"Crunk really got started in Miami, with bass music," he said. "Crunk ainít nothiní but bass music slowed down. And bass music got started here in Miami, with Luke, Poison Clan, people like that. Miami is the New York of the South. And even after all the success we still get slept on, But thatís about to change."
And Pitbull is at the forefront of that change, rolling with the Crunk movementís premier label - TVT Records- home to super producer/artist/impresario Lil Jon, as well as zany Dirty South duo Ying Yang Twins, who, between the two of them, have dominated the airwaves over the past two years. Pitbull, is on the way to following-up their success, with his debut, M.I.A.M.I. (Money Is a Major Issue). The 23-year-old Cuban-American verbalist has more hardcore lyrics, diverse cultural influences and freestyle skills than most artists would not know what to do with. With that much in his corner, success is a given.
Part of that comes from his upbringing, not to mention his surroundings. Miamiís cultural landscape is one of the most cosmopolitan in the world and Pitbull draws on itís rich environment for inspiration. "Iíve lived all around this place," he said. "Thatís one thing people donít realize about Miami -- we have all kinds of people down here. I have lived around people from both here and overseas. So early on I learned to appreciate different types of music."
Pitbullís nickname belies the hunger and drive that he brings to his profession - making it to the top is more than just a goal; its an obsession.
Thereís plenty to appreciate on M.I.A.M.I. It features "Thatís Nasty (Remix)" which Pitbull spits alongside Lil Jon and Latin rap titan Fat Joe. Also present is his breakout single - "Oye" from the 2 Fast 2 Furious soundtrack Ė which rolls off the disc like a digital Brazilian carnival. Elsewhere, Bull shows the ability to ride over pimp-fabulous tracks like "Miamiís Finest" and the cautionary "Hustlerís Withdrawal" a reference to the dark side of Miamiís cosmopolitan, party-friendly atmosphere. "We got nothing but Tony Montanas down here,Ē he said, referring to Al Pacinoís legendary Scarface character. "And not everybody can stay on top -- there are more failed hustlers than there are successful ones." If it seems like Pitbull is cramming a lot into his debut, well, he is.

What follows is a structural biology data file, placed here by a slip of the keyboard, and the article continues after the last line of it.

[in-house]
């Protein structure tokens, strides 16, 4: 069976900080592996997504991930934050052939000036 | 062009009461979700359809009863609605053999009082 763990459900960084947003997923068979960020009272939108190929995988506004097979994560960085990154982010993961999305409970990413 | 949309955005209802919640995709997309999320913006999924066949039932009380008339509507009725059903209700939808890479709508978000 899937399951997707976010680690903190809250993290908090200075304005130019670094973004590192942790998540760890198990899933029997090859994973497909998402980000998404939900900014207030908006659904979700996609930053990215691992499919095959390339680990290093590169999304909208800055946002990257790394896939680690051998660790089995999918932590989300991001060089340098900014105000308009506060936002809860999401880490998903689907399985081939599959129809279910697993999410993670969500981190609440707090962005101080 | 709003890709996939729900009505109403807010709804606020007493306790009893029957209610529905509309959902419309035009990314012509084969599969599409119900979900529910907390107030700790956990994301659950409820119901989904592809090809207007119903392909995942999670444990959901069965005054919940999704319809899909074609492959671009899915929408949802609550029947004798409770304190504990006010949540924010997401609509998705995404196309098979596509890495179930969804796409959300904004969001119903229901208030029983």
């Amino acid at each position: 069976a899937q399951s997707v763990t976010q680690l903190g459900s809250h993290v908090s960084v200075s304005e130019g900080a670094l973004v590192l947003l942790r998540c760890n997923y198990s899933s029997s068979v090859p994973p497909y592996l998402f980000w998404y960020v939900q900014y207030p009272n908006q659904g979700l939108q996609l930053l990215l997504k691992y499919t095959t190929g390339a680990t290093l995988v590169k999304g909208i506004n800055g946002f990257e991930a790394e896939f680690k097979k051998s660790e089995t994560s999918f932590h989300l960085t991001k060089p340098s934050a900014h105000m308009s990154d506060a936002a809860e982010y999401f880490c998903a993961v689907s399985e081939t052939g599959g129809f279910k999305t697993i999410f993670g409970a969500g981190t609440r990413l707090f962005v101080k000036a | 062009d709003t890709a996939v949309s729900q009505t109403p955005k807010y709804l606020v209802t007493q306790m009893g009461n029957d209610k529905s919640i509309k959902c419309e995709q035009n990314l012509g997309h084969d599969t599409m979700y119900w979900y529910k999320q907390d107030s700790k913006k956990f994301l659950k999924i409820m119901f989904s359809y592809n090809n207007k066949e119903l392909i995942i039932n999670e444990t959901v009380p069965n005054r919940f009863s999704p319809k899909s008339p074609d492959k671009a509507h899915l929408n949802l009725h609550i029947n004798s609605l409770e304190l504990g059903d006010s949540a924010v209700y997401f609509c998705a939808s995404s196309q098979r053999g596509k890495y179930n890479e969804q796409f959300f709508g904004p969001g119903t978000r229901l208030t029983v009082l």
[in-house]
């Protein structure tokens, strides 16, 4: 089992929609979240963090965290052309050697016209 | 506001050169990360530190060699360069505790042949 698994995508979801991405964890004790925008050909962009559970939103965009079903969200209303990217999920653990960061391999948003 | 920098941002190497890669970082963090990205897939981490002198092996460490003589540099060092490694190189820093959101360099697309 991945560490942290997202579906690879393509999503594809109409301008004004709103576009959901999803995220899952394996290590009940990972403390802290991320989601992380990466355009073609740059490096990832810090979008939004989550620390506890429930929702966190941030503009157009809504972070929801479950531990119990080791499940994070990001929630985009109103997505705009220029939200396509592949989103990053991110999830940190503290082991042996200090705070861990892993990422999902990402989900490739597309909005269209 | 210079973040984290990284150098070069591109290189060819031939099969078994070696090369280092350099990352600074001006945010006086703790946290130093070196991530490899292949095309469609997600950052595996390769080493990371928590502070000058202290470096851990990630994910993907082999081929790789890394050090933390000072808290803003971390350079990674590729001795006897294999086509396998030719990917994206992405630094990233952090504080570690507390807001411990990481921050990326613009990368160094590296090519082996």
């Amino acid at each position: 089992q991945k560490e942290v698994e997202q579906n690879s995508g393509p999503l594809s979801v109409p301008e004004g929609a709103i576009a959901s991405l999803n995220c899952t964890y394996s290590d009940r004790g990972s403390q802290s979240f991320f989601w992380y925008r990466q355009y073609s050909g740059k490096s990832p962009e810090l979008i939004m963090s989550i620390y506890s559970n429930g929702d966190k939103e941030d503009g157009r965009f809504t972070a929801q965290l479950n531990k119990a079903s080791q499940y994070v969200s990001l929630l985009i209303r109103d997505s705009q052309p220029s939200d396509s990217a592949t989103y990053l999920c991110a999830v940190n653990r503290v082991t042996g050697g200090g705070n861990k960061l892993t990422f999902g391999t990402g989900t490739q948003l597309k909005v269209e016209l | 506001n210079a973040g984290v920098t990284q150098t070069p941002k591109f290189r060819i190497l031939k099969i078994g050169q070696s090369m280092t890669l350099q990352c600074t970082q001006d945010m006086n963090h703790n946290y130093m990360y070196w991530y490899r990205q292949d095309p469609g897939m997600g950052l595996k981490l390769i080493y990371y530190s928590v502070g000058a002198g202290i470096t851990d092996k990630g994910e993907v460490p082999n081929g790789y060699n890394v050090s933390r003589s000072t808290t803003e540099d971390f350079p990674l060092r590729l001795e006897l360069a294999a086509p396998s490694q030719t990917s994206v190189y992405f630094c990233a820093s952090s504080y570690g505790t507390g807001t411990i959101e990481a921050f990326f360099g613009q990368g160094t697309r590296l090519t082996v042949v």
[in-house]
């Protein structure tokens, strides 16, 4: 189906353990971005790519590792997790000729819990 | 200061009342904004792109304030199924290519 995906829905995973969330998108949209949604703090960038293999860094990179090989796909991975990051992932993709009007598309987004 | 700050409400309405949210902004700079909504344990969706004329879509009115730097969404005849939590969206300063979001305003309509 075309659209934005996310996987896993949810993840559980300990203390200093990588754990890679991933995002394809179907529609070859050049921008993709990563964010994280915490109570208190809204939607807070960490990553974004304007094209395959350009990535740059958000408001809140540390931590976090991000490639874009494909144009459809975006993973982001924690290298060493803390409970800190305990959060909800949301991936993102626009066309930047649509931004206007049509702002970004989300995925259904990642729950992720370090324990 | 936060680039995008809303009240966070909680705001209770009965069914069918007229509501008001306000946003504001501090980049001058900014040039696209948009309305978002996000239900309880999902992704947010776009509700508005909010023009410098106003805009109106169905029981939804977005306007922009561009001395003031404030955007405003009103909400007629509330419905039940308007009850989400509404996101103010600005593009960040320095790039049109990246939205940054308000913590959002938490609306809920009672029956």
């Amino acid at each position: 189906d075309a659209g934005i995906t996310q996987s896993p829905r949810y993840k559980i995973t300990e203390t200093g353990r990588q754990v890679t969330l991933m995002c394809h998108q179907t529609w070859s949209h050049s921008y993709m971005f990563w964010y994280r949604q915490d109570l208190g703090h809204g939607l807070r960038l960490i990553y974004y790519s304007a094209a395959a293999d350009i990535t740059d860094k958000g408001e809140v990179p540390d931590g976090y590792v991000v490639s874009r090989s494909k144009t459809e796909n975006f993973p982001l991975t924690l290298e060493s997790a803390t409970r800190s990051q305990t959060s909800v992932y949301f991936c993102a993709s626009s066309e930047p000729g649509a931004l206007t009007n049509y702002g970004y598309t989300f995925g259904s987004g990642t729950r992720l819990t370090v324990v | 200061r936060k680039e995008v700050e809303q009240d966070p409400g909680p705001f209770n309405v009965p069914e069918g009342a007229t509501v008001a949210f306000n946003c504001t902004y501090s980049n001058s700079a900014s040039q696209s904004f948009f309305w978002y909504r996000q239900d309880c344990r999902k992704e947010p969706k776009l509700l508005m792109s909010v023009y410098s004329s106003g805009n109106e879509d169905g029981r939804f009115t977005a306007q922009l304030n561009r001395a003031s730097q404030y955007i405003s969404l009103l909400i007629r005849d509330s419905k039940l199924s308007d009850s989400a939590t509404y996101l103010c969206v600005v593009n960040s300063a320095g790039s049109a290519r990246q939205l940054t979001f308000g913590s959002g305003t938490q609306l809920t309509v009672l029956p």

Despite his relatively tender age living in Miami has given Pitbull as much life experience as someone twice his age. He got his culture early, almost before he even discovered Hip-Hop. His parents, both first generation Cuban immigrants had him memorize the poems of legendary Cuban poet, Jose MartŪ. This ritual instilled in him an early appreciation for the power of language, as well as the importance of his Cuban roots and looking beyond his own experience for inspiration.
While a lot of Sunshine State rappers focus their hip-hop attentions strictly below the Mason-Dixon line, the teenage Pitbullís wide interests led him to classics like Nas "Illmatic" and G-Funk blueprints like "The Chronic" and "Doggystyle." Soon he was developing the freestyle skills that would later earn him fame, flooding the Miami streets with mixtapes (like his latest, "Unleashed Volume 3").
After missing connections with Irv Gotti - a chance meeting brought them into the same studio, but the planned recording session never happened - Pitbull turned to home base for his entry in the game. In the late 90s, he was tabbed by bass music legend Luke to flow over his hit single "Lollipop". " I am grateful for him, not just because "Lollipop" did mad business all through the south,Ē Pitbull says. ďBut because he helped me learn the ropes of the business."
Pitbullís next stop was with the producing/management team of the Diaz brothers, which led to a working relationship with Lil Jon, and a freestyle slot on Lil Jon & the East Side Boyzí double platinum album, Kings of Crunk. Both relationships culminated with co-production of Pitbullís debut single ďCuloĒ, which is heating up the charts throughout Florida and the South.
On the eve of his debut, Pitbull explains why he signed with TVT Records, ďThey let me know I could have my hand in the pot. Thatís a good feeling, and it lets me know Iím going to have a long career in this game.Ē